House Focused on Rolling Back Burdensome Regulations
Congressman Bradley Byrne (R-AL) today highlighted action in the House of Representatives to roll back costly, burdensome, and unnecessary government regulations.
Congress is using an expedited process established under the Congressional Review Act (CRA) to do away with these regulations. The Congressional Review Act allows Congress to pass a resolution of disapproval that prevents a federal agency from implementing a rule without Congressional authorization.
Legislation under the Congressional Review Act cannot be filibustered in the Senate, which allows for expedited consideration. Once a regulation has been blocked by the CRA, a substantially similar regulation can never be issued.
Byrne said: “Overregulation has a detrimental impact on all Americans and limits opportunities for economic growth. This week, the House has taken action to roll back regulations dealing with everything from the Second Amendment to the coal industry. Through the Congressional Review Act, we can quickly and permanently target unnecessary, costly, and burdensome government regulations, and I hope we continue to use this power over the coming weeks.”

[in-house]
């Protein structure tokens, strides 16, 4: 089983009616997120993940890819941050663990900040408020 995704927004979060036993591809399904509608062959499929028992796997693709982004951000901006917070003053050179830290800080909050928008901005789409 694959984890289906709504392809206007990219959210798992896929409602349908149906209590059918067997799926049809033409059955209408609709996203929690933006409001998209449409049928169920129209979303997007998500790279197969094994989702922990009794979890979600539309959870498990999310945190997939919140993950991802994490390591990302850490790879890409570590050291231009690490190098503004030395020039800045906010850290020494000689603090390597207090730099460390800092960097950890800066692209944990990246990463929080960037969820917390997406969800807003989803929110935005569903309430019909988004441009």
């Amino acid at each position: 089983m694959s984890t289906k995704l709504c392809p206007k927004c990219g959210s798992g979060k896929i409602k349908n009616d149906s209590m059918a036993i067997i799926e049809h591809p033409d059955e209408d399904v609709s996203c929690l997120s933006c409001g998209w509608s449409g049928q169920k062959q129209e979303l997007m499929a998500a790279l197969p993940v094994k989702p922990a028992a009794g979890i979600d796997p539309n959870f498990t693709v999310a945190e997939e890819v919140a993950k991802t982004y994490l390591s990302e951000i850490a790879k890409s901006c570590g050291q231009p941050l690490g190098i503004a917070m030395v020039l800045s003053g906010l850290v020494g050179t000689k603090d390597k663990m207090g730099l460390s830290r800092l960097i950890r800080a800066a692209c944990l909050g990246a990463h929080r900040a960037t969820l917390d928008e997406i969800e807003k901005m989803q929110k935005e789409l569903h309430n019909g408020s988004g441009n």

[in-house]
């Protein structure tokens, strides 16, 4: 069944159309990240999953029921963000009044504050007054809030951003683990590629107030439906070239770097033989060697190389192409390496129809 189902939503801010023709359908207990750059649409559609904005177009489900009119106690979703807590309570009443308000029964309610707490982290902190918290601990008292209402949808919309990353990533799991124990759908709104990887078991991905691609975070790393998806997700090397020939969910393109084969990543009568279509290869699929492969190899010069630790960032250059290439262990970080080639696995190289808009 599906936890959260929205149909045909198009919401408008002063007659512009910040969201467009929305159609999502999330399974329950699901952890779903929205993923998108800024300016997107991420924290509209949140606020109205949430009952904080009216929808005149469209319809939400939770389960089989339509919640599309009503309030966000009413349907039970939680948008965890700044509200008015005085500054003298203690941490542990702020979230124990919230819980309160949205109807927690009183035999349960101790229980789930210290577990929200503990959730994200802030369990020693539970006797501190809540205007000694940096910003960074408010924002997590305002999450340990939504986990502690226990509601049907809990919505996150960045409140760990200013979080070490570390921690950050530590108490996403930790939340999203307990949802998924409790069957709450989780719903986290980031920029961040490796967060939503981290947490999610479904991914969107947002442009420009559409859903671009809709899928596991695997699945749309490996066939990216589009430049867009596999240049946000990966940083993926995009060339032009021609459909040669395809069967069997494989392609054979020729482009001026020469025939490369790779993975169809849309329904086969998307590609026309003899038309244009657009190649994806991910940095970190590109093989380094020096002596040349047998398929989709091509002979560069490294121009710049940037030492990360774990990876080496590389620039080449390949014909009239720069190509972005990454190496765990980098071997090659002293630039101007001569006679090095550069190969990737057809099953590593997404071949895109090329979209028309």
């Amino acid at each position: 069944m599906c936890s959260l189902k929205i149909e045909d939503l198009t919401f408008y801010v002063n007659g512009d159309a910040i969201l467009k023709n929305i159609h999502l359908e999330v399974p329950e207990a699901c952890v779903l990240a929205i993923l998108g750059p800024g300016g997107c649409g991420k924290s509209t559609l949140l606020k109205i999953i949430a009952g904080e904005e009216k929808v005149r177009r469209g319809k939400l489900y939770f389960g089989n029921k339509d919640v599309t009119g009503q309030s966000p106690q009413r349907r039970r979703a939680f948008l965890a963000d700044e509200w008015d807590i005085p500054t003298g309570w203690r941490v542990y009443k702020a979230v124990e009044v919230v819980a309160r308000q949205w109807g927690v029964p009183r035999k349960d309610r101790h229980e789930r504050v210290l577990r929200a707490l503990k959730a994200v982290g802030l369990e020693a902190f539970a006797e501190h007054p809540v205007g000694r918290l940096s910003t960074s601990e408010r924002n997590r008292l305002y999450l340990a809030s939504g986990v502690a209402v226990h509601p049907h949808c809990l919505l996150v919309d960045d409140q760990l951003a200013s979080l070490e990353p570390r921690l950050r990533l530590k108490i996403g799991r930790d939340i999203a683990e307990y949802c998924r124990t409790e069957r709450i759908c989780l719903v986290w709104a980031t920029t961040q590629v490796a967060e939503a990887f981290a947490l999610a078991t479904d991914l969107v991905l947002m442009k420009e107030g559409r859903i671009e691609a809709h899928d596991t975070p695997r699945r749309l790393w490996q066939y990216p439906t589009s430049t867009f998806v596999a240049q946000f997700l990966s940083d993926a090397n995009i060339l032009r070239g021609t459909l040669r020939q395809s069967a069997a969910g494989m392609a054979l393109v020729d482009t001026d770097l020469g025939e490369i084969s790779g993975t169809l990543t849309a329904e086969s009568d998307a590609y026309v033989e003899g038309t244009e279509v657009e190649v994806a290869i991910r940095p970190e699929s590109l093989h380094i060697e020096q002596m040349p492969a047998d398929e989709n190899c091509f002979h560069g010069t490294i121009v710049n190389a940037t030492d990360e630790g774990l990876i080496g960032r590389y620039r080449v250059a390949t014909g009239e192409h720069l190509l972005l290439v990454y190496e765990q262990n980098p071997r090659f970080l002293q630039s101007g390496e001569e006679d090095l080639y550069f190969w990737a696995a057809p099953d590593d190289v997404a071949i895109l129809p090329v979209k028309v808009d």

This week alone, the House passed five bills aimed at blocking regulations left over from the Obama Administration:
- H.R.Res. 36: would block a redundant regulation restricting American oil and gas production;
- H.J.Res. 37: would block making it harder for small and medium sized businesses to gain government contracts;
- H.J.Res. 38 would block a regulation attacking the coal industry and killing coal jobs;
- H.J.Res. 40: would block a regulation restricting the Second Amendment rights of senior citizens and those with disabilities;
- H.J.Res. 41: would block a regulation that places unreasonable requirements on American energy companies.
Action is expected next week on additional Congressional Review Act bills targeting education and labor regulations.